Craftydan

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#5
. . . I dunno about that . . . MAS props are really nice and tough, but they're notoriously unballanced off the shelf. Last one I got, I had to switch to aluminum tape to get enough weight on the light blade to get it to balance. Ran smooth as silk after that, but needs a bit more skill than I'd reccomend for a first time.

Wrench, If you know how to balance props, Master Air Screw makes nice props. BIG, but nice. At 8x4, though, it'll shake your plane apart if it's as far off balance as my last prop (I know -- it was shaking my plane apart!). Try to get the "Electric Only" versions if you can. They've got smaller hubs (more likely have a good balance) and are easier to work with than the more common G/F series. Install the prop, and slowly run up the speed on the bench (hold on to it but watch the fingers and toes). If it's got a bad vibe to it, chop the throttle and research how to balance a prop.

I have gotten Gemfans from HK before, and they're cheap/nice props, but it's not advertised which ones are those. They're sold by name elsewhere.

APC does make a nice prop, but IMO, still a bit fragile for the cost.

Never used a GWS above 6", but the plastic they use is on the flexy side -- should survive a crash well, but inefficient at full power. If you're motor is on the small side (24g 2730's or similar), it'll work just fine, but expect to find another prop if you want a motor with more power.

Carbon, carbon mix, fiberglass reenforced, or composite blades should be stronger than the pure plastic blades, which means a better chance for durability.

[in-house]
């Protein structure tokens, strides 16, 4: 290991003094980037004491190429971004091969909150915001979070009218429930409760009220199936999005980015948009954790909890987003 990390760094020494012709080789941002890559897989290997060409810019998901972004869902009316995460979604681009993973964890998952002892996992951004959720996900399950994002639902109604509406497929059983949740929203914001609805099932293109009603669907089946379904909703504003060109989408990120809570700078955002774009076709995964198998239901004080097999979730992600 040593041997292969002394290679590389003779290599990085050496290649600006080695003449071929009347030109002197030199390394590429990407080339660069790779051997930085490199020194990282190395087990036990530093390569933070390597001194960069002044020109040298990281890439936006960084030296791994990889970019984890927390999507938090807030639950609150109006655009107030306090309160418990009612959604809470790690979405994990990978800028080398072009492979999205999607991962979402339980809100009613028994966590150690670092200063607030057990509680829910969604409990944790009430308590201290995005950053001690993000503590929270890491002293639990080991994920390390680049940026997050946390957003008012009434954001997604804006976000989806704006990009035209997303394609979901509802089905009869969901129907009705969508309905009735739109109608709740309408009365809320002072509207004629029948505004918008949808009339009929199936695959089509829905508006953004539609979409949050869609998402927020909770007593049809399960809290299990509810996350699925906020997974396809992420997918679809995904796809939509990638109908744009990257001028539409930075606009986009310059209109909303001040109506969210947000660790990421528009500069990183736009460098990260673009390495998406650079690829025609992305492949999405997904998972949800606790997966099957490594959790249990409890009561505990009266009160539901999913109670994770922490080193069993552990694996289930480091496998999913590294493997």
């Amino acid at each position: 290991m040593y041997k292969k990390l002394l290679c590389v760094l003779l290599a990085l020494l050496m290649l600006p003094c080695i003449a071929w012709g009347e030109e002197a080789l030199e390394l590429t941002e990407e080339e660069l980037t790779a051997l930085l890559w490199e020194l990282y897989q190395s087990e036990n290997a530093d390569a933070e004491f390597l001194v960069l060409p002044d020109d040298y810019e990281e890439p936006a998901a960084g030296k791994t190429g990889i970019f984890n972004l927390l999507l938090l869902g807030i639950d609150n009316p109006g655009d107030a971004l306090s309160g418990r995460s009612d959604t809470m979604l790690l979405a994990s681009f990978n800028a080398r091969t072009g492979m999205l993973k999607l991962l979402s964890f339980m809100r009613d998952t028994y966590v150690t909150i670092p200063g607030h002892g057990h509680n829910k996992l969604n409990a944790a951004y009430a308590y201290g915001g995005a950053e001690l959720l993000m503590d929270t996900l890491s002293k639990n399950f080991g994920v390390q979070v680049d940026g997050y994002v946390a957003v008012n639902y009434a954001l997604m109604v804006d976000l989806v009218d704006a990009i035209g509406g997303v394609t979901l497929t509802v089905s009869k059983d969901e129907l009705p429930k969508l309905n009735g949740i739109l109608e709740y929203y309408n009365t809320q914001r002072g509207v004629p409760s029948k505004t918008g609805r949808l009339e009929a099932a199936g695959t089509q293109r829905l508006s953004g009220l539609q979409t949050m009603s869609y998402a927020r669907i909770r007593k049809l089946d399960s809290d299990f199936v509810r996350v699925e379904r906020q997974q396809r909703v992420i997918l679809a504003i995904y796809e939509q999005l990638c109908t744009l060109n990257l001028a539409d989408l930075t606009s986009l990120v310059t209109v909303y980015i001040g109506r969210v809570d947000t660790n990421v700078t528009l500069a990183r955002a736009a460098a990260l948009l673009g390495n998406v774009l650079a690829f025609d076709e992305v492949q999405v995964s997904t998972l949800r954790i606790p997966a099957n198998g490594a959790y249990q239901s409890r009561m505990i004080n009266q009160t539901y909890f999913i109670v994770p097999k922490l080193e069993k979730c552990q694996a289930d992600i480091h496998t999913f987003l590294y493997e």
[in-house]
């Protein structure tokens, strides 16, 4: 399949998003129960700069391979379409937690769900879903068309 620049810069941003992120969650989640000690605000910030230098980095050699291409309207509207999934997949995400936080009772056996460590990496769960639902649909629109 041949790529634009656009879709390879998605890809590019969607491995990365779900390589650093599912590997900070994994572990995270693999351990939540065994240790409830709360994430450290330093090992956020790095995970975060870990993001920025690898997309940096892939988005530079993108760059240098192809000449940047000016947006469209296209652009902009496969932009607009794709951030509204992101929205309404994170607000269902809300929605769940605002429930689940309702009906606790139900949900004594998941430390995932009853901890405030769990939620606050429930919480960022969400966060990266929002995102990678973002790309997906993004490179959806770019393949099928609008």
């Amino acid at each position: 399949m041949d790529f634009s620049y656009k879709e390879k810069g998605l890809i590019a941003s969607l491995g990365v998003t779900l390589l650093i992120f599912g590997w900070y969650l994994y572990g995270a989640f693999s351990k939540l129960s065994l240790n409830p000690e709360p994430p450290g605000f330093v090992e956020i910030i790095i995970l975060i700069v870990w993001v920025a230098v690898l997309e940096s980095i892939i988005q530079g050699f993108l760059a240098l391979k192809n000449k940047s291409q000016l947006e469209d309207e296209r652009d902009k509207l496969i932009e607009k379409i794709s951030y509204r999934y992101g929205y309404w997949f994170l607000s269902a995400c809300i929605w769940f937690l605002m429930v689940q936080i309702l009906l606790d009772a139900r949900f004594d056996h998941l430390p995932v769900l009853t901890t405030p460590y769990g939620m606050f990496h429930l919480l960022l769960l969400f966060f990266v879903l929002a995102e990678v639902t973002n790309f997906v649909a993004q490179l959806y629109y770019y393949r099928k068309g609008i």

FlairFan

Junior Member
#6
To reiterate some of the points Crafty Dan makes... You can visualize what happens a bit by just lifting your plane up by the prop. A slow-fly prop is going to bend at least a little bit no matter what's attached. It's not meant for "heavy lifting". The "E" props are meant to keep a lot of the rigidity but with less weight (when weight on an electric powered plane meant everything). Less weight takes less torque to get moving, so you gain a bit of efficiency.

Also, I've always felt that 'prop saver' was a bit of a misnomer... props are easy to replace. But a bent motor shaft... now THAT'S a problem. If the prop pops off, there's much less chance of bending the motor shaft. I guess 'shaft saver' didn't catch on.
 

Craftydan

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#7
Hey, anyone who starts his first post as "Dan is right" is OK in my book ;)

Welcome to the forum Rick.

Completely agreee about the prop/shaft saver -- when everything's sized right the rubber band breaks first, but it always ensures the motor shaft is the last part to get stressed.
 

rcspaceflight

creator of virtual planes
#8
Wrench, listen to them. I don't have much experience. I will also add though, I should have said it earlier, but Master Airscrew Props seem too thick at the hub to be used on a prop saver. And it is more of a shaft saver than a prop saver. And it is far better to break a prop than to bend a shaft. A thicker prop would probably be better. But somewhere along the medium lines. Not the cheap thin ones, and not the expensive thick ones. Somewhere in the middle.
 
#10